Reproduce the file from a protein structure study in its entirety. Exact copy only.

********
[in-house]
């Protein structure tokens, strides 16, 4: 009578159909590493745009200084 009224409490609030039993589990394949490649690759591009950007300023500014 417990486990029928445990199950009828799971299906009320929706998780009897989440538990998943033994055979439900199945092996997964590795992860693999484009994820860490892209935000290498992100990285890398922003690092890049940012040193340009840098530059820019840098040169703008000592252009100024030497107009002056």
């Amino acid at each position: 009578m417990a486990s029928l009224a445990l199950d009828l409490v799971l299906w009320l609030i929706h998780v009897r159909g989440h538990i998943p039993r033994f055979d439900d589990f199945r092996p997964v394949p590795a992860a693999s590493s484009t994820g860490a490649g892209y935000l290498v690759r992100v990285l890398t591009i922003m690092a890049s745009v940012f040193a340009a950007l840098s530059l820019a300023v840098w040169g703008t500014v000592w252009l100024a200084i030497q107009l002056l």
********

[in-house]
């Protein structure tokens, strides 16, 4: 009578159909590493745009200084 009224409490609030039993589990394949490649690759591009950007300023500014 417990486990029928445990199950009828799971299906009320929706998780009897989440538990998943033994055979439900199945092996997964590795992860693999484009994820860490892209935000290498992100990285890398922003690092890049940012040193340009840098530059820019840098040169703008000592252009100024030497107009002056």
């Amino acid at each position: 009578m417990a486990s029928l009224a445990l199950d009828l409490v799971l299906w009320l609030i929706h998780v009897r159909g989440h538990i998943p039993r033994f055979d439900d589990f199945r092996p997964v394949p590795a992860a693999s590493s484009t994820g860490a490649g892209y935000l290498v690759r992100v990285l890398t591009i922003m690092a890049s745009v940012f040193a340009a950007l840098s530059l820019a300023v840098w040169g703008t500014v000592w252009l100024a200084i030497q107009l002056l």